Five Years Plus

{February 7, 2010}   The Eating Roller Coaster

Are you familiar with the eating roller coaster? For me it’s when occasional feasting turns into a regular occurrence. One day I step on the scales or see a picture of myself and realize I’m out of control. Sometimes it’s easier than others to rein my eating back in and lose a few pounds before the whole cycle starts over again.

The truth is that even though I’ve never been fat, I’ve struggled with eating issues much of my life. I have always loved food, especially sweet stuff. Throughout childhood my health conscious mother controlled my eating while three older siblings teased me mercilessly about being “fat”.

Naturally when I moved away from home and lived in the college dorms I gained weight. By second year my tennis coach threatened me: “Unless you get your body fat down to x% by the end of Christmas vacation you’ll be running laps”. That spring I faced the humiliation of being singled out as “overweight” and consequently suffered a loss of confidence that dramatically affected my match performance.

I quit the team and with the tennis coach off my back, a few pounds immediately dropped away. After a summer tree-planting I was lean and fit. For the next 16 years I was free from the tyranny of the roller coaster. During 11 years of outdoor adventuring living in New Zealand followed by 5 years of inner adventuring in India, I ate pretty much what I liked. I was mostly vegetarian and thought my diet was healthy.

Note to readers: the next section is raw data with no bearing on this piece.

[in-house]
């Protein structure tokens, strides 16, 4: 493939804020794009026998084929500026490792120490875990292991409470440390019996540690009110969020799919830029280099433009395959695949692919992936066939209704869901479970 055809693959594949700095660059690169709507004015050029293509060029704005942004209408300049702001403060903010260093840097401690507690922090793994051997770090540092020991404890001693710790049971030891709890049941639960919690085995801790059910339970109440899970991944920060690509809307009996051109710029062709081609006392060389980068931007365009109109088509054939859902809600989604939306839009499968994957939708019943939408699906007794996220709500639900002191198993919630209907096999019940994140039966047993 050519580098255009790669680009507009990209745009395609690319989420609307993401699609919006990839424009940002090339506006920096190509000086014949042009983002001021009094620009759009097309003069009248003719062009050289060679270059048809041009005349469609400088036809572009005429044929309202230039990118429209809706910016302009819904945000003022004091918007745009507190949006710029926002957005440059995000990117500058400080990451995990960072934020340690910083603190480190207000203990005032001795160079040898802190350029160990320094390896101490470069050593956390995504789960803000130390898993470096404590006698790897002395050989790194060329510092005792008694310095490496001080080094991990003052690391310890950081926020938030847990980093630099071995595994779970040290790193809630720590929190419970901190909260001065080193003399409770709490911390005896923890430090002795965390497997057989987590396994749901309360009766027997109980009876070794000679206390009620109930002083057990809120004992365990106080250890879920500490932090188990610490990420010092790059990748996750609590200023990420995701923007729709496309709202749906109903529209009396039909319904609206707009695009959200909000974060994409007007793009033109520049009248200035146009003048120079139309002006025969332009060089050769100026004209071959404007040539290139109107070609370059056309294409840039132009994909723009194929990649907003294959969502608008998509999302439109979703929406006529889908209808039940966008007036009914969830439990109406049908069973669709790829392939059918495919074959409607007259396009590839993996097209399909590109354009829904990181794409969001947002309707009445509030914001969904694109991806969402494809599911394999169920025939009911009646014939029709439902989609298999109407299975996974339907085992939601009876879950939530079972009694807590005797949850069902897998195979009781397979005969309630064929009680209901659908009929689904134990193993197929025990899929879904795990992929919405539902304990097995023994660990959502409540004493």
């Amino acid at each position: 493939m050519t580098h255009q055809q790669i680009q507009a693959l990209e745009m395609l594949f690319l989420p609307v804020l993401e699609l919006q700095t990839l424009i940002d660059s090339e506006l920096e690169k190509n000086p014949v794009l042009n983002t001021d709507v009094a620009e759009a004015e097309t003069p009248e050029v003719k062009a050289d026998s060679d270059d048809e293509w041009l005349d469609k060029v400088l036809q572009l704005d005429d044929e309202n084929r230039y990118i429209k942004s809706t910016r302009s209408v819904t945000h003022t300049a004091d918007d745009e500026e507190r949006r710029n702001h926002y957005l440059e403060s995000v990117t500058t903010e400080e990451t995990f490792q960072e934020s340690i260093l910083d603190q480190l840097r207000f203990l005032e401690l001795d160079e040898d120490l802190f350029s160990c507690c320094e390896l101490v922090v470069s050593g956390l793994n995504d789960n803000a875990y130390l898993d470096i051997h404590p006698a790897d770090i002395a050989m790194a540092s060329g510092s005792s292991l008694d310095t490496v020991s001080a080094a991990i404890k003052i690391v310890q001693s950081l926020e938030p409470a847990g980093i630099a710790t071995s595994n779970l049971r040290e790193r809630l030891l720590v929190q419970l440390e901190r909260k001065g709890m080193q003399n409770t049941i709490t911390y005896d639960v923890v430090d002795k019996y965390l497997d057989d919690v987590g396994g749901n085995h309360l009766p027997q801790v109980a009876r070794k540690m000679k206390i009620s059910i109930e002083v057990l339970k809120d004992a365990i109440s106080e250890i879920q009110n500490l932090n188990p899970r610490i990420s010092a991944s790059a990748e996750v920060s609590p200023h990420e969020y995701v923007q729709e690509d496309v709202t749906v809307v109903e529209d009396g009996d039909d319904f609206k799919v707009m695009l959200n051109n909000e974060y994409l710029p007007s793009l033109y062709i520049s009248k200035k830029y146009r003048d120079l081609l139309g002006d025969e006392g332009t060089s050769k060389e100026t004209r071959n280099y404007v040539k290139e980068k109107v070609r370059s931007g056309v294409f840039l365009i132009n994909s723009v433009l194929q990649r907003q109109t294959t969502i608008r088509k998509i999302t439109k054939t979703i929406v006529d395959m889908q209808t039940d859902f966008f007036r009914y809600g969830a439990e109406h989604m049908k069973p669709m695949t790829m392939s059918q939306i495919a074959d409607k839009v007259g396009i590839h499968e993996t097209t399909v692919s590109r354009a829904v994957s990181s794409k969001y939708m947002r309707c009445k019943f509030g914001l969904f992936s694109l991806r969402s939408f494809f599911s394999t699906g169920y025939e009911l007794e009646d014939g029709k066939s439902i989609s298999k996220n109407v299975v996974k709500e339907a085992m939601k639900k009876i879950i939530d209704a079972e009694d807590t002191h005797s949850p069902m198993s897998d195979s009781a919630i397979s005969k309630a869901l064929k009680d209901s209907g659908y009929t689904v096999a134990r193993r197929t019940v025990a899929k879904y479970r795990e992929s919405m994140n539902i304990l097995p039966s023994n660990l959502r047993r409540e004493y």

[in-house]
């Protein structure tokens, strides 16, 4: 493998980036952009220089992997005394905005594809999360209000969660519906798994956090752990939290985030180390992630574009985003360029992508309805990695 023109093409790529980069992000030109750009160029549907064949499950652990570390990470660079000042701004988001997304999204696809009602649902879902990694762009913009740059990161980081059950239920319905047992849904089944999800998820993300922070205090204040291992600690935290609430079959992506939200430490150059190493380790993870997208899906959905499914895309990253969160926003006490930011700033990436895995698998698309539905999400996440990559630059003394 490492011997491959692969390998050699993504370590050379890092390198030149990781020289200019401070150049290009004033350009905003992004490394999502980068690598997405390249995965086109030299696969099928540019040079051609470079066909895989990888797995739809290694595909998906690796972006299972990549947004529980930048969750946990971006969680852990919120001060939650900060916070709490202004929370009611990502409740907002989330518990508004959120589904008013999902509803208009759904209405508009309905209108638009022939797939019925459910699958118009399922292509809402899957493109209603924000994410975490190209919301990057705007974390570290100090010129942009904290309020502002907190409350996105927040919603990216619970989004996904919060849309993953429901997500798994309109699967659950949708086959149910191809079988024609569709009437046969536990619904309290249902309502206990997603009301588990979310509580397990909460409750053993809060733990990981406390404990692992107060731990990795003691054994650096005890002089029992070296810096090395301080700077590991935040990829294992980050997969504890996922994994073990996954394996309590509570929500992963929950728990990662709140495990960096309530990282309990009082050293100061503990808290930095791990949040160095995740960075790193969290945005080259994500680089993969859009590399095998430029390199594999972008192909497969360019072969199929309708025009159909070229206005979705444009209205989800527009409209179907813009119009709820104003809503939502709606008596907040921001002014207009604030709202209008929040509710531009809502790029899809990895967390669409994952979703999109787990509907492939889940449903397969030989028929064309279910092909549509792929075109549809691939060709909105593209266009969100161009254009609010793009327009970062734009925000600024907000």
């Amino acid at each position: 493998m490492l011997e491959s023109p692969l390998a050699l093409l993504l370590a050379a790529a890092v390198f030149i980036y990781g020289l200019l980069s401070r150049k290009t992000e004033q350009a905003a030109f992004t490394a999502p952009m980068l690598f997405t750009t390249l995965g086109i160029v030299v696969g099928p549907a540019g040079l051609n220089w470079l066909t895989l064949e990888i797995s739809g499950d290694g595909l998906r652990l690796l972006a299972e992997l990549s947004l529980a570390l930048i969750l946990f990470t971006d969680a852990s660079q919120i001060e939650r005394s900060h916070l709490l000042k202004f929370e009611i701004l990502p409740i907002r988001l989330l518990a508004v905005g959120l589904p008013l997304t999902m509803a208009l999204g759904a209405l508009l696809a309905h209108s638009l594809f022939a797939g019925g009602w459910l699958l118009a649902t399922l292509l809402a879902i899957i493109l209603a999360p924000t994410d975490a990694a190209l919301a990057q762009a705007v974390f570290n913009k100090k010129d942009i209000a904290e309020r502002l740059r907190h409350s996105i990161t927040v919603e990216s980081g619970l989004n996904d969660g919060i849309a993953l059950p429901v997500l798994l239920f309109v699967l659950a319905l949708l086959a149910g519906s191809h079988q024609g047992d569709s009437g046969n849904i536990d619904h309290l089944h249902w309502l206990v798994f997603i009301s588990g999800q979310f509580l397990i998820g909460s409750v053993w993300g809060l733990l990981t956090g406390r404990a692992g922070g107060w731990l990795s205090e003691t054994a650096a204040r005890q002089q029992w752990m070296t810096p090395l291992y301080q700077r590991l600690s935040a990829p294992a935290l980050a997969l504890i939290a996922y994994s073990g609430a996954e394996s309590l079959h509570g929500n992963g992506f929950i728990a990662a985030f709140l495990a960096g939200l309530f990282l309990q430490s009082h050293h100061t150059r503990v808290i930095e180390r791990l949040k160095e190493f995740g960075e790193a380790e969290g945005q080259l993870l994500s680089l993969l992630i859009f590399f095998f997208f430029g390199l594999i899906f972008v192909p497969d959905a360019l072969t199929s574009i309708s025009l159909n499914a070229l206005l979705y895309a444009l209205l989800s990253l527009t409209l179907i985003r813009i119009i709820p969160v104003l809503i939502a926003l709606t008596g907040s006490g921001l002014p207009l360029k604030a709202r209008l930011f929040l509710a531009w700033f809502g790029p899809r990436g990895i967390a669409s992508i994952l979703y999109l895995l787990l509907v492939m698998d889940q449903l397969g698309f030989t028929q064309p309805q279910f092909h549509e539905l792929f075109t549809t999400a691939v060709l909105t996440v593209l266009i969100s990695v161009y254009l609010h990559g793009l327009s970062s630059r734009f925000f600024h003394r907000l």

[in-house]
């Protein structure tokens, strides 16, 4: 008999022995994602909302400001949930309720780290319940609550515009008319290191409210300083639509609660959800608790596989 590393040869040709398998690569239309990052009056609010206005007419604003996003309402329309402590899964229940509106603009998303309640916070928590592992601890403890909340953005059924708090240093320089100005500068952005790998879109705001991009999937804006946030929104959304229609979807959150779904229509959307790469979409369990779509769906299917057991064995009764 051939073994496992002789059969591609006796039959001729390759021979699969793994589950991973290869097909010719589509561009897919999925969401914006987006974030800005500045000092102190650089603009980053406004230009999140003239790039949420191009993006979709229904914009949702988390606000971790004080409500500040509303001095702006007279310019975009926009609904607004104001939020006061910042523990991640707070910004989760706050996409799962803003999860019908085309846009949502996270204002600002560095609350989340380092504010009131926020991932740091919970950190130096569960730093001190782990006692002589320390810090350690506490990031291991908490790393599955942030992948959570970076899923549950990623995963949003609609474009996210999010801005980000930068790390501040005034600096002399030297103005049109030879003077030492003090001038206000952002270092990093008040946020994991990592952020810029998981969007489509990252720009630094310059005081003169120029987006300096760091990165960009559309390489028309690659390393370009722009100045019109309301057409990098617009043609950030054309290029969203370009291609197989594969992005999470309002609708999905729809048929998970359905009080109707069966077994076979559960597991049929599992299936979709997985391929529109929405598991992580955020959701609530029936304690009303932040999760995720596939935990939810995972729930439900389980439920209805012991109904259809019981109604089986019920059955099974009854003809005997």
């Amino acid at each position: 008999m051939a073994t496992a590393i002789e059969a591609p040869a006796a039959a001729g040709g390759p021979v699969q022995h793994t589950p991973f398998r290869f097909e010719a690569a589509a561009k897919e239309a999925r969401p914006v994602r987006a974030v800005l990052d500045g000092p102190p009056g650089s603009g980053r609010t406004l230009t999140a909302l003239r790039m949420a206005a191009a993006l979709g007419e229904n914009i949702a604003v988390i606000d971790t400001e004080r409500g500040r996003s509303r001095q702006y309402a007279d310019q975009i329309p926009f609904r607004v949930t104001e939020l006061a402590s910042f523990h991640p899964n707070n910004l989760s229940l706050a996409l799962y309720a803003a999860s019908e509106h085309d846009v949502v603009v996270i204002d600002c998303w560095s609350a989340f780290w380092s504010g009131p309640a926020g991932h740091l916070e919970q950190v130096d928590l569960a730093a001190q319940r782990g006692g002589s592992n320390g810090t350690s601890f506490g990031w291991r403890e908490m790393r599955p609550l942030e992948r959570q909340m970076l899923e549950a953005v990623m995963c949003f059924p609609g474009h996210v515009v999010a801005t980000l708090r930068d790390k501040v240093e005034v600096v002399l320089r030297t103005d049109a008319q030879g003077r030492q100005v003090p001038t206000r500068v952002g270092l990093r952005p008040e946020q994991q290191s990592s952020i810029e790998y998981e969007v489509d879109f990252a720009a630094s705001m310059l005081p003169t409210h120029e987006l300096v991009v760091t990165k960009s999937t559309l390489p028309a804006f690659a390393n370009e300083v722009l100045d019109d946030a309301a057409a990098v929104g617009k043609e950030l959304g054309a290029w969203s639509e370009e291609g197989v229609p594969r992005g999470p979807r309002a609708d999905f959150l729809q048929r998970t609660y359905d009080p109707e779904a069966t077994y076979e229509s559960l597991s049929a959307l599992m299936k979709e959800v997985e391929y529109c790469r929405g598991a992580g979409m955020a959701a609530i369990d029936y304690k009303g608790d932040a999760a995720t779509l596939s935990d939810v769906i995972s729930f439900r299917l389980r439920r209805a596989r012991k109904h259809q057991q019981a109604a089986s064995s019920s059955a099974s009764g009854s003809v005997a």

In 1999 I moved to America to be with my sweetheart. He wined and dined me and before I knew it I’d gained 20 pounds. After I broke my ankle and packed on another 10, I hardly recognized my body. I was definitely back on the coaster. It took me 3 years to lose this weight, with Ann Louise Gittleman’s Fat Flush Plan offering me a new way of eating and thinking about nutrition.

Losing this weight actually led to my discovery of a breast lump and in 2005 I started my cancer journey. Facing a life-threatening illness was tremendously motivating and I became very diligent about healthy eating. However, over time my commitment waned and in the last couple of years I climbed 15 pounds.

“Enough!” I say. It is my intention to get off the eating roller coaster – permanently.  Stay tuned to future blogs to read about my method and progress.

I actually love roller coasters!



Laura says:

Thank you for sharing yourself and your valuable perspectives and insights. I can relate to many of your struggles.
I look forward to reading more.

Ann Hedley says:

Being one of your “older siblings” I guess it is appropriate that I am shown on the “roller coaster” with you. Now I feel guilty for having teased my little sister mercilessly . . .

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